Read more:

If you are interested in digging deeper into this subject, look for the book, A Distinct Alien Race - The Untold Story of Franco-Americans, Industrialization, Immigration, Religious Strife, which is recommended by one of our members, Anita Nevins.

Chromosome Mapping – Visualize Your DNA and Identify the Ancestors Who Passed It On To You 


Have you ever tried to explain your pursuit of DNA matches, and found it hard put into words?  Have you ever wanted to see an image of your DNA and how it connects you to your ancestors? Chromosome mapping will help you come up with an answer!

The goal in using DNA in our genealogy research is to learn which segments of our DNA we inherited from specific ancestors and use them to learn more about our parents, grandparents, and so on, back in time.  Autosomal DNA is an extremely powerful tool that can help us confirm known ancestors and identify unknown ancestors.  It can help us identify previously unknown relatives who may know more about our ancestors than we do.  Newly identified DNA cousins may help us learn more about our shared ancestors or confirm speculated ancestors farther back in our shared ancestral line.

Chromosome mapping is an exciting technique that can be used to visualize your DNA and help you see the segments of DNA you inherited from your ancestors.  Using your Autosomal DNA results, you can build a map of your chromosomes that shows segments that are inherited from specific ancestors or ancestral couples.  Chromosome mapping is a more advanced technique you can use as you become increasingly familiar with DNA.

Some key concepts to keep in mind:

– You have 23 pairs of chromosomes in each of your cells; (or a total of 46 chromosomes). These chromosomes are numbered from 1 to 23.

– Autosomes are the pairs of chromosomes numbered 1 to 22.  Autosomal chromosomes are similar in both males and females, and are numbered by size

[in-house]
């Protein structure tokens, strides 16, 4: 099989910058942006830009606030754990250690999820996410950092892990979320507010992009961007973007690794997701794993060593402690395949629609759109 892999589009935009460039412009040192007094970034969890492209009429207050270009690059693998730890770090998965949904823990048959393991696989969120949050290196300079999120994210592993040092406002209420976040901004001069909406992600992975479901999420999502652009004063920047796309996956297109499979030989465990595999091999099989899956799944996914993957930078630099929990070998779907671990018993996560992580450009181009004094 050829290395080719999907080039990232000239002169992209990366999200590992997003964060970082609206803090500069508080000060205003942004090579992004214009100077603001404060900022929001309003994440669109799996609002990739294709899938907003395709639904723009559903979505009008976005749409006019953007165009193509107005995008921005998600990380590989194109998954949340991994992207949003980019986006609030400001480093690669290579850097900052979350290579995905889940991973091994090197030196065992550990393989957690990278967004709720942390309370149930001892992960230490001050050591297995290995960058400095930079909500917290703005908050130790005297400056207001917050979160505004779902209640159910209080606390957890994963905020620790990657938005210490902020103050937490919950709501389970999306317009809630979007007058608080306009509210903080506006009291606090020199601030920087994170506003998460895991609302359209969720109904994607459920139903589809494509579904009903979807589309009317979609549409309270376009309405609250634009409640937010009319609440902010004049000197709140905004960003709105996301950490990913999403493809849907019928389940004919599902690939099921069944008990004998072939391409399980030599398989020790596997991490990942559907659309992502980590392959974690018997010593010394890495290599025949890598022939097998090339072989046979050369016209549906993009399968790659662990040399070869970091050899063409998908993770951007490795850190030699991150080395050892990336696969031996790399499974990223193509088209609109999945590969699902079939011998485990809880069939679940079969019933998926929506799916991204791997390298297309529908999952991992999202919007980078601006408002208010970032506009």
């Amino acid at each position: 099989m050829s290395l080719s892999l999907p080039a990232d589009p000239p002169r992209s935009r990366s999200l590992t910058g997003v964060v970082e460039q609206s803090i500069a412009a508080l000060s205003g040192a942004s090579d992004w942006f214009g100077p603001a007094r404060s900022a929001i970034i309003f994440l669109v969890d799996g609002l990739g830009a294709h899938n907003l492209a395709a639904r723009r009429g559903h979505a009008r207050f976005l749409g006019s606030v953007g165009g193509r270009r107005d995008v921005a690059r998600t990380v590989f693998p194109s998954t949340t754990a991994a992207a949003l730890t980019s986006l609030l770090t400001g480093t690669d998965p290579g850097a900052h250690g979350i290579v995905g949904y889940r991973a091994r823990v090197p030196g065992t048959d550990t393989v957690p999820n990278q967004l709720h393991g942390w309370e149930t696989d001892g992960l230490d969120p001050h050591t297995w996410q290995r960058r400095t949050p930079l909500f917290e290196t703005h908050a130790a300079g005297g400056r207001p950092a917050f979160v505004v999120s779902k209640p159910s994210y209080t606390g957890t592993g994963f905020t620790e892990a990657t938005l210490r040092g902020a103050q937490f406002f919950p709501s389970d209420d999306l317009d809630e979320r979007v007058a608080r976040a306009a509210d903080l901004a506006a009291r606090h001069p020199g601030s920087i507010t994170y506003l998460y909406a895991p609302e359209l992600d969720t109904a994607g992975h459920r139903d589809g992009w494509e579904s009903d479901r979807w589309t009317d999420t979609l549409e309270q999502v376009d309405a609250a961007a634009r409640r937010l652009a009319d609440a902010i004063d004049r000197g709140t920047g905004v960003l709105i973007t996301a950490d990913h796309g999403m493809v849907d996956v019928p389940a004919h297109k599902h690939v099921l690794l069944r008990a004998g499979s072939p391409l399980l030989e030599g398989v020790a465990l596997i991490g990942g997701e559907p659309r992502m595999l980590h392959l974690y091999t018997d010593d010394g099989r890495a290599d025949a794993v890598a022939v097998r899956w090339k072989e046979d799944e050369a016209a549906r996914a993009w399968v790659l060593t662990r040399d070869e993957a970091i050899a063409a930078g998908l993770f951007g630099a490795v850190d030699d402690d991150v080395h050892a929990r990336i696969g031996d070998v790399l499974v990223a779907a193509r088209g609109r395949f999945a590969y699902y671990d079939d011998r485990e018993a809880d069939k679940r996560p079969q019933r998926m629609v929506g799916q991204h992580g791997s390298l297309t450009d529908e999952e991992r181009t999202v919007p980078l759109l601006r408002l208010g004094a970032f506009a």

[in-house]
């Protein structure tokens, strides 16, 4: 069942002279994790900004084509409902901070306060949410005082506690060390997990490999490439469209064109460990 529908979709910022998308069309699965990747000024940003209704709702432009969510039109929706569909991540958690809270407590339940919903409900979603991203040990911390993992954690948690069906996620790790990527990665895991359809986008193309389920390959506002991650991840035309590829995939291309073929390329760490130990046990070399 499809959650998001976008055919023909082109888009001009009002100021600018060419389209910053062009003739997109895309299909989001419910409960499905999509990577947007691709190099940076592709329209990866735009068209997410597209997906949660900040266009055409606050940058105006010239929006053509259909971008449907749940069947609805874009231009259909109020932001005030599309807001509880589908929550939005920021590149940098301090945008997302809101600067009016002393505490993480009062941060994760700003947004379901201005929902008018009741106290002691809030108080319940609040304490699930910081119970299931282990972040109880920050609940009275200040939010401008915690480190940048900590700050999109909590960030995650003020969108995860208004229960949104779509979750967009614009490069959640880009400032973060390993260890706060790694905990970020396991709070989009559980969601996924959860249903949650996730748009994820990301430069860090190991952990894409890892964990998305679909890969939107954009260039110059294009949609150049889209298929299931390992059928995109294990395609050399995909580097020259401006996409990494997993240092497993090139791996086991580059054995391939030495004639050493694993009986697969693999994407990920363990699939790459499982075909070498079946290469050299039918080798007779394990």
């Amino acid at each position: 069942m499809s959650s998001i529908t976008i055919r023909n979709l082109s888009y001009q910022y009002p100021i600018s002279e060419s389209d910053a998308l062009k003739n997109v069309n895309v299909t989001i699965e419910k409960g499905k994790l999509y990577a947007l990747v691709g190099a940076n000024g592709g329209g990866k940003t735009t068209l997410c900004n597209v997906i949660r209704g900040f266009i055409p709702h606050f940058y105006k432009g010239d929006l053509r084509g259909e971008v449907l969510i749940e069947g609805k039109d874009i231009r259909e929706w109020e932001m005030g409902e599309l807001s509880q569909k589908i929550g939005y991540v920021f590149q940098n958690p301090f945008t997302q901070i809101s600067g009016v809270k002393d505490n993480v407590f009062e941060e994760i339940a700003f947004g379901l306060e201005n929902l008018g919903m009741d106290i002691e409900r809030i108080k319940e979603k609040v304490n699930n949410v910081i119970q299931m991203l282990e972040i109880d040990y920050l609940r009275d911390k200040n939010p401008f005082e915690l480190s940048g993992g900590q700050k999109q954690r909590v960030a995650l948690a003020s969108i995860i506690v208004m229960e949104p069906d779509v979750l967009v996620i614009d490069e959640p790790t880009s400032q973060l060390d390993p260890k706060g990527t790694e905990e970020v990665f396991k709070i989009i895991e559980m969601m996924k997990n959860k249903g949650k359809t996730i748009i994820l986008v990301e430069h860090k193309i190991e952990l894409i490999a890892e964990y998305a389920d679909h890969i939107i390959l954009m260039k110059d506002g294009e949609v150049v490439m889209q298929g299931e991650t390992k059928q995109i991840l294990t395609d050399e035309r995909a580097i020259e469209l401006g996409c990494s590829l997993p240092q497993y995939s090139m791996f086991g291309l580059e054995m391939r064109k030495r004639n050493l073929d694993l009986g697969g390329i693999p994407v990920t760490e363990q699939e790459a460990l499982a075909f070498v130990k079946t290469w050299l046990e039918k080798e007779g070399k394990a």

– You receive 2 copies of each chromosome – one copy from your father and one copy from your mother

–The sex chromosomes are named X and Y; this is the 23rd pair of chromosomes

– Males inherit one X chromosome from their mothers and a Y chromosome from their fathers (XY)

– Females inherit two X chromosomes; one from their father, which was inherited from his mother, and one from their mother- which is likely a combination of X-DNA from her mother and father. (XX)

Read more:

2019 Upcoming Events

If you know of an upcoming event that could help with Québec
research, please contact us and we will add it here.

Association des descendants d’André Marsil

Ladies and gentlemen,
It is with great pleasure that the Association of descendants of André Marsil announces their Annual General Meeting to be held in Joliette. The Joliette History Society, at 585, rue Archambault, will welcome us on Saturday, September 28, 2019, at 10 am.
For more information:

Association des Lambert d’Amérique Inc.

The Association des Lambert d’Amérique Inc. (Lambert Association of America Inc.) invites their members, their family and friends to participate in the 28th General Assembly, Saturday October 12, 2019 to be held at Ulverton Wool Mill, 210 Porter Road, Ulverton, QC J0B 2B0.
• 11:30 am: arrival of guests • 12:00 pm: dinner
• 13:00: general assembly.
• 14h30: visit of the mill
Hot meal menu:
Starter: Seasonal soup (vegetables)
Main course: Pork tenderloin
Dessert: Various cakes
Beverages: Tea or coffee
Cost of registration for dinner and visit: $ 35 / person
Make the check payable to: Association of American Lambert Inc.
Reservations expected by: Friday, September 30, 2019.
Send to:
Association of American Lambert Inc.
650 Graham-Bell Street, Suite 210,
Quebec QC, G1N 4H5

McCord Museum Historic Outdoor Tours

Montreal's McCord Museum offers three 90-minutes outdoor historic walks.

Be amazed by the buildings of McGill University's campus with the Golden Square Mile walk, visit Montreal's business district, and learn more about the rescue of the iconic Milton Park neighborhood.

A rendez-vous on Tuesdays and Saturdays until October 5, 2019. Get a 30% discount on the cost of the ticket using the promotional code Heritage2019 when booking online.

Click here for details
We want to hear from you, contact us with your suggestions for future newsletters.

All of our archived newsletters are located on our website under the About Us main menu tab.
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Québec Genealogical eSociety · 1670 rue Gauthier · Saint-Bruno-de-Montarville, Quebec J3V 3H7 · Canada